Buscot Park Hall- Pair of Ebonised Gilt chairs From The Thomas Hope Suite
Buscot Park is a glorious example of the Regency style. The estate was built by Edward Loveden Loveden between 1779 and 1783 for Edward Loveden Loveden. The house was inspired by the architecture of the great Renaissance architect, Andrea Palladio. Most of the furniture here is of the Regency period, and reflects the revival of interest in that style in the inter-war years.
The large ebonised and gilt couch, and the pair of chairs standing in front of the scagliola pillars, are in the Egyptian taste that became fashionable after the battle of the Nile (1798). They, together with the ebonised and gilt torchères, were made for Thomas Hope, the pioneer of Regency furniture design, and are illustrated in his Household Furniture and Interior Decoration (1807) as part of the furnishing of the ‘Egyptian Room’ at Duchess Street, his London residence off Portland Place.
The tripod-stand behind the couch, ebonised and gilt, with lion monopodia supports, is in the manner of George Smith, the cabinet-maker whose pattern book of 1808 (A Collection of Designs for Household Furniture and Interior Decoration) did much to popularise the Regency style.
At the far end of the Hall is a pair of ormolu-mounted French Empire side-tables in mahogany with marble tops. The tables carry Empire figures of kneeling cupids in ormolu, and Sèvres bleu celeste shell-shaped dishes of 1756, which were originally simply painted with flowers, but when mounted in ormolu,
the turquoise grounds and bird paintings were added (perhaps by Edward Holmes-Buldock c.1830).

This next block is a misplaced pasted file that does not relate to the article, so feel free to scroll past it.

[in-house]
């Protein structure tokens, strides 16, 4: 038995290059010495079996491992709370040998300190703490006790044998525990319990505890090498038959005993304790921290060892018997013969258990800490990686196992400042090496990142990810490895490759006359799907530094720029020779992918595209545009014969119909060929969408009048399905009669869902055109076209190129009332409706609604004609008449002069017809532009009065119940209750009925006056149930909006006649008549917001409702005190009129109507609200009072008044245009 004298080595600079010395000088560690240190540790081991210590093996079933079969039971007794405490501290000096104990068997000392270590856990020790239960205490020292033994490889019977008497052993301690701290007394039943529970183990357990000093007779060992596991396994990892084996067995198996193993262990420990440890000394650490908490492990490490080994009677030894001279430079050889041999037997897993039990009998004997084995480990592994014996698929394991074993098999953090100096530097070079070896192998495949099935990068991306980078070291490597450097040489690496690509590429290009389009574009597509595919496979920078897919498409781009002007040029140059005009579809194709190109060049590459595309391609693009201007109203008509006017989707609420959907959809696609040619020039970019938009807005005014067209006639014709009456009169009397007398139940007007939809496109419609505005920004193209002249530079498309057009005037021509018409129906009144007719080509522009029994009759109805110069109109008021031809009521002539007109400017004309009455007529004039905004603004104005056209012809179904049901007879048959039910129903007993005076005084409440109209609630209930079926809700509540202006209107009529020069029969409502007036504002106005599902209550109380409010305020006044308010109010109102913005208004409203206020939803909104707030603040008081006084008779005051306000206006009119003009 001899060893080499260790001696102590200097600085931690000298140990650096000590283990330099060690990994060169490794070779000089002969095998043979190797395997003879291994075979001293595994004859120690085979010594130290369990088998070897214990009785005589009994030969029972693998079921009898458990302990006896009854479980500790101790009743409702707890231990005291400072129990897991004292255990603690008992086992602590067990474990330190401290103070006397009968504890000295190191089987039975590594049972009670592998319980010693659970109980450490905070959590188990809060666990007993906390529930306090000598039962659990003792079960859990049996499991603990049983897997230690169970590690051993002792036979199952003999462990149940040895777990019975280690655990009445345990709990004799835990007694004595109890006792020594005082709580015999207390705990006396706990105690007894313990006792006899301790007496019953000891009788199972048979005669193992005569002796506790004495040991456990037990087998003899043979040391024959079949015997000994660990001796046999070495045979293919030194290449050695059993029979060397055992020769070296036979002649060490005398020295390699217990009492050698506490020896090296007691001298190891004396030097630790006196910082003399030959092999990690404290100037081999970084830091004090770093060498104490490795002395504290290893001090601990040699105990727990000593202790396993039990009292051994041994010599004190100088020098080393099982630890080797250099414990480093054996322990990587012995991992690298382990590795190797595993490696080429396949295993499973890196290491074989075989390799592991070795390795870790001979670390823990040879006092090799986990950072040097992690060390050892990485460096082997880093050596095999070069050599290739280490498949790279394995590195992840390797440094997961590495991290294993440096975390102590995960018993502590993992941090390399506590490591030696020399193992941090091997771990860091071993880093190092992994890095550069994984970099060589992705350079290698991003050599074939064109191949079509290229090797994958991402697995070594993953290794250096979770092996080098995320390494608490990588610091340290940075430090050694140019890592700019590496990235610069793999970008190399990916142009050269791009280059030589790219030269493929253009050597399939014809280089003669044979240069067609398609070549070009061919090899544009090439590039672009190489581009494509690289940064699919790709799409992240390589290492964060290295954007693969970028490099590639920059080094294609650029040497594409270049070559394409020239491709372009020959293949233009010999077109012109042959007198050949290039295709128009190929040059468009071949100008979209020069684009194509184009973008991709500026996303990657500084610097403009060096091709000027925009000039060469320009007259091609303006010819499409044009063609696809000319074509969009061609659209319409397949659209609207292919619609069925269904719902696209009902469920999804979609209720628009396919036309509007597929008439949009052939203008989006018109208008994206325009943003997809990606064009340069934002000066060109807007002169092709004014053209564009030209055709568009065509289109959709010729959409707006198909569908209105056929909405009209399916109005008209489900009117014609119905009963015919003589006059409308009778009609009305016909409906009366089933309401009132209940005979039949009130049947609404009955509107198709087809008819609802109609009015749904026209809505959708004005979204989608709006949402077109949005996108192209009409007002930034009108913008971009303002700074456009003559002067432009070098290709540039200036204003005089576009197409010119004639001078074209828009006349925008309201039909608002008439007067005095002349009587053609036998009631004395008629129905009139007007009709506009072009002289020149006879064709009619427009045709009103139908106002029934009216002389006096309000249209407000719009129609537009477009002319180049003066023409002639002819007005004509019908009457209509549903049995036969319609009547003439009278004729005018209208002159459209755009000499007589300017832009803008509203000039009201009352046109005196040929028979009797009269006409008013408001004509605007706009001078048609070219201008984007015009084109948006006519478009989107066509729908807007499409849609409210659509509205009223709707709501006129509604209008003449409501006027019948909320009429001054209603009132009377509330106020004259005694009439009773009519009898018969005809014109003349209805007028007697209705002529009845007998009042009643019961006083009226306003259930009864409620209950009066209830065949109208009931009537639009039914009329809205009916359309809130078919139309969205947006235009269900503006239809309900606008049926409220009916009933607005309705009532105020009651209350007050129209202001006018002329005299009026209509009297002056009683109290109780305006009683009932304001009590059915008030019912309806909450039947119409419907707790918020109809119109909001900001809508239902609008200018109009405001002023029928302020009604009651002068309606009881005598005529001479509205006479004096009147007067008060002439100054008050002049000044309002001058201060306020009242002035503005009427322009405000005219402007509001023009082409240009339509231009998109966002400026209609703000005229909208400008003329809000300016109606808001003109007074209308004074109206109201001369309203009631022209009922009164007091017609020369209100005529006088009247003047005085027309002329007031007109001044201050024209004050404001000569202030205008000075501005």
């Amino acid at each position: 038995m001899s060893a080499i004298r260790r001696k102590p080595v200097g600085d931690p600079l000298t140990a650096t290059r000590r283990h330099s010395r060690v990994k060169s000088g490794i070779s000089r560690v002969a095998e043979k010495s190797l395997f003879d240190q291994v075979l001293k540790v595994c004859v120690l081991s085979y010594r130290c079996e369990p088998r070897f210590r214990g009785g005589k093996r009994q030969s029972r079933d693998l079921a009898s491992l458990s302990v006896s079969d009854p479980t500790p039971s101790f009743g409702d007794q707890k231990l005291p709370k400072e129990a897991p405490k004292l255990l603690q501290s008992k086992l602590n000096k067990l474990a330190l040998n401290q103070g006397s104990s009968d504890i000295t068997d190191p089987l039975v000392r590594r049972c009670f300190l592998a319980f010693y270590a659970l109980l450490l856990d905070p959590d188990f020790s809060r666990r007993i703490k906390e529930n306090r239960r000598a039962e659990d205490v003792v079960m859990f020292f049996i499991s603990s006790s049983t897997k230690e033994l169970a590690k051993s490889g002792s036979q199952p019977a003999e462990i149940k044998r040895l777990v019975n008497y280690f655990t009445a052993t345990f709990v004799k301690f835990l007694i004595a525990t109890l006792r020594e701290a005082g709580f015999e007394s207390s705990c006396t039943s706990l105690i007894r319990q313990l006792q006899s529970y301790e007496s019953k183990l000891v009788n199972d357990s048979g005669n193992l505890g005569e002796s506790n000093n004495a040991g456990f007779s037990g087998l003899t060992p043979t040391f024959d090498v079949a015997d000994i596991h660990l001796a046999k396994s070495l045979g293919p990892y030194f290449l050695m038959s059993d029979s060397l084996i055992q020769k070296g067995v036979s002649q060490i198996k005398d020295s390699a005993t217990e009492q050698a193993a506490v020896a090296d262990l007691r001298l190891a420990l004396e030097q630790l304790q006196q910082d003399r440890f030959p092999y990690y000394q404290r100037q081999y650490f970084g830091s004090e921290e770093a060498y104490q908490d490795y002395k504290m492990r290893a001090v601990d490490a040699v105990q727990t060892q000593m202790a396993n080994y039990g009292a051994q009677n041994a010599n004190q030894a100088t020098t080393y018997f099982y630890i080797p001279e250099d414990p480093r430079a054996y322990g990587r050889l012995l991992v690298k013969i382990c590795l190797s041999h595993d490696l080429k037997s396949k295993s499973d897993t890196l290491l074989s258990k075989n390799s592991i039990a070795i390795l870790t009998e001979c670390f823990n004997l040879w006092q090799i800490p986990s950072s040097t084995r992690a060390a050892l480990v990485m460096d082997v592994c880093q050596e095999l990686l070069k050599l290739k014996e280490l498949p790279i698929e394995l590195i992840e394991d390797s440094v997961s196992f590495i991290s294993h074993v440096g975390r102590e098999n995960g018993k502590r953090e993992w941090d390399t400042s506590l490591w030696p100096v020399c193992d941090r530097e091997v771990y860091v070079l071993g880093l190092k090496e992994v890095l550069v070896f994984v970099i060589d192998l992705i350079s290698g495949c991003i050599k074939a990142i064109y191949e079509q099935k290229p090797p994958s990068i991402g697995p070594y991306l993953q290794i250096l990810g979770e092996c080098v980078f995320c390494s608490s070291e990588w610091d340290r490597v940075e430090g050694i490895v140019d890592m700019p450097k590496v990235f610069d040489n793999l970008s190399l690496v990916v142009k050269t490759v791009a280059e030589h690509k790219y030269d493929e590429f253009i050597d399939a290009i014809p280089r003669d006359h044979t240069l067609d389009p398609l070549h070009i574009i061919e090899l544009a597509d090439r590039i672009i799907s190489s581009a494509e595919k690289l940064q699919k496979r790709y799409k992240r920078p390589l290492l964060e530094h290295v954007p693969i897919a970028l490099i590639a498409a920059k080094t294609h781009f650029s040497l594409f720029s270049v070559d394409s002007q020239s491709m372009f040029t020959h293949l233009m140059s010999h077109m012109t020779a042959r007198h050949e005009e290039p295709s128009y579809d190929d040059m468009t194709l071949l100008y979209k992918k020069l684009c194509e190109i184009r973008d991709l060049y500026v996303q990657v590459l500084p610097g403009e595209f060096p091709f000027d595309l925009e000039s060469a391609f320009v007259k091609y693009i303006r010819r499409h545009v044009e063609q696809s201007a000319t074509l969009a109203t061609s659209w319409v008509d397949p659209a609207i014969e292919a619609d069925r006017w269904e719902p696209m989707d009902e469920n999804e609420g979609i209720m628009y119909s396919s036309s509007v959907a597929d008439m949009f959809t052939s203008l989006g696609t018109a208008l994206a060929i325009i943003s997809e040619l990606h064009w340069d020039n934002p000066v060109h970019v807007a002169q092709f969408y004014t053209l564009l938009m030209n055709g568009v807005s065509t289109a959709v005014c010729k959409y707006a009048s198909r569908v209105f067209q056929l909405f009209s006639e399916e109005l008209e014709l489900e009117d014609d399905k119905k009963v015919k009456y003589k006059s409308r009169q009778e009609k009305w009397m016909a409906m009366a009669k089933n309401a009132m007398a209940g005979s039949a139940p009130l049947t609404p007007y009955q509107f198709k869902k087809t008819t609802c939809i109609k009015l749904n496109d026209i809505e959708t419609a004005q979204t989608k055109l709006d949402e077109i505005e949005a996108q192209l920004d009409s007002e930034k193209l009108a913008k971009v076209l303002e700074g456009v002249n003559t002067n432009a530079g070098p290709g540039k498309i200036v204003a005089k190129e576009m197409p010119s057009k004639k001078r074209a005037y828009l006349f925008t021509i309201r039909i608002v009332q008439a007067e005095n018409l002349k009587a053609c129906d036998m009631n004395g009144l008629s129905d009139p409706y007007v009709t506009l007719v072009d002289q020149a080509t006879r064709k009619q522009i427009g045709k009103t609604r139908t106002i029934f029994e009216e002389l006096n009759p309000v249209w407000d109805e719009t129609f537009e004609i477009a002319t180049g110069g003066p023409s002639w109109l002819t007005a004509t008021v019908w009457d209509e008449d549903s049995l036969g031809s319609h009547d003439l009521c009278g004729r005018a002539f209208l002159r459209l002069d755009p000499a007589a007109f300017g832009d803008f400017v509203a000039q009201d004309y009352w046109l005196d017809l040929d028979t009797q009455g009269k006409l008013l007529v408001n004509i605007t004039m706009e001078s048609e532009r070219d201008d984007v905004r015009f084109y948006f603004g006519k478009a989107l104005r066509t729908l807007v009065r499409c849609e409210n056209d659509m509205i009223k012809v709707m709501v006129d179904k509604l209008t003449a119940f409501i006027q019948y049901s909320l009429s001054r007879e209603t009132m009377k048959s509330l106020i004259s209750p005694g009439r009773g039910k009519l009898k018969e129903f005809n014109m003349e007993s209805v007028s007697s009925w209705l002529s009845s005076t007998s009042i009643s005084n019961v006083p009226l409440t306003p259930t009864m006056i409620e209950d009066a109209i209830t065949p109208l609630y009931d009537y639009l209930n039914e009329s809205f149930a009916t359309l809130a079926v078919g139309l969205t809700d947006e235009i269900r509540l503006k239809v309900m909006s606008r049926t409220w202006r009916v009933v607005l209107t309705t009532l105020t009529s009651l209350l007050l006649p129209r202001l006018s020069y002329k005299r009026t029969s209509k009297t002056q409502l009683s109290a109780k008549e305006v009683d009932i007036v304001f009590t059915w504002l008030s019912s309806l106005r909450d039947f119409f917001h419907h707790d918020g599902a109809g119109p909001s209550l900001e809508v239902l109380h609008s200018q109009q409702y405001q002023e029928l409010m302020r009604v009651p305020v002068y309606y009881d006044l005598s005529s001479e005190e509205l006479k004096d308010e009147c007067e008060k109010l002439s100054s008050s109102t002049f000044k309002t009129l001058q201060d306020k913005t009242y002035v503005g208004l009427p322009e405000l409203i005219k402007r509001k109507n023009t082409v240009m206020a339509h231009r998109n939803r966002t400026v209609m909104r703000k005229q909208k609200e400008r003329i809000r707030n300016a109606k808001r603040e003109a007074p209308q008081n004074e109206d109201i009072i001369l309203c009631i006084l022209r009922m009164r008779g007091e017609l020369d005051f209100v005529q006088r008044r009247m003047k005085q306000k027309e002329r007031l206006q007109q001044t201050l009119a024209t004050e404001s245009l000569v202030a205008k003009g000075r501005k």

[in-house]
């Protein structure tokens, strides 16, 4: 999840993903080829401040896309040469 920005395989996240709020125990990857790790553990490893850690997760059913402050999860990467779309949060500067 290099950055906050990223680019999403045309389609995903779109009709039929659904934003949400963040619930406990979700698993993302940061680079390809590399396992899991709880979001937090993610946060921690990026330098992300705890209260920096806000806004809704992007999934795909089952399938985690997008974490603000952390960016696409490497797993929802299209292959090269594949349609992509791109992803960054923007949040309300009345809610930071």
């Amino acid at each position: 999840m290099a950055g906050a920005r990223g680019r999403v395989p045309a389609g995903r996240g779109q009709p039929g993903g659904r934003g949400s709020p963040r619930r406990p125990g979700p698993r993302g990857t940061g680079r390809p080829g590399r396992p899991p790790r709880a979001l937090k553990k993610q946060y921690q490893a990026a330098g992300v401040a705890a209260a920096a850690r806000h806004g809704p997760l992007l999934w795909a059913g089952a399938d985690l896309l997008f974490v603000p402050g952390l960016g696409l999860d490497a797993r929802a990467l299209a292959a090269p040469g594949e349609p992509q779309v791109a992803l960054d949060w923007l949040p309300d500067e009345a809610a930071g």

The pair of amboyna and giltwood tables, with pineapple motif stems,supporting seventeenth-century panels of Genoese marquetry, reflect the antiquarian taste that became fashionable under the Prince Regent's influence, and were bought at the Hartwell House sale in the 1930s. The ormolu candelabra on the mantelpiece, their four-branched lights supported by winged figures, are
French of the Empire period, in the manner of Thomire. Either side of the chimney-piece are two eighteenth-century gout stools.
A cut glass chandelier in George III style In The Dutch Room
The Dutch Room was created out of two smaller rooms in the 1930s, during the 2nd Lord Faringdon’s extensive alterations to the house. The Dutch Room has a plasterwork ceiling and frieze made at that date in the Adam style. In this room exist a set of six single chairs, two stools and settee, is of the Chippendale
period. relief. Two satinwood commodes with concave fronts, inlaid with paterae, are closely related to Chippendale’s work in the neo-classical style of about 1775.
Between the windows is an unusual pair of side-tables of the Sheraton period, completely veneered with tortoiseshell, stained green and red. The oval mirrors above are giltwood frames with festoons of husks, paterae and ribbons which are supreme examples of the Adam style. At the far end of the room are a pair of fine inlaid cabinets. The highly elaborate tops of the cabinets,decorated with red-stained tortoiseshell and engraved bone, date from the mid-seventeenth century.
Regency Style Decorating -Buscot Park Sitting Room
The Sitting Room date from the 1930s, when the 2nd Lord Faringdon made extensive alterations to Buscot, intending to return the house to its original eighteenth-century appearance.
As in the Hall beyond, most of the furniture here is of the Regency period. This style can be seen in the rosewood sofa table at the western end of the room, and the pair of rosewood card tables, with elegant lyre-shaped supports, made by the leading cabinet-makers of the day, Gillows of Lancaster. In the room eight single chairs with sabre legs, grained to simulate rosewood, exemplify a type of painted decoration characteristic of the period. The pair of Regency mahogany bergere chairs are a recent acquisition. The chandelier is a good example of a Regency glass ‘lustre’, and the gilt pelmet boards, with elaborate scrolls are of the same period, moved here from the Drawing Room at Barnsley Park, when Nash carried out his alterations there between 1807 and 1809.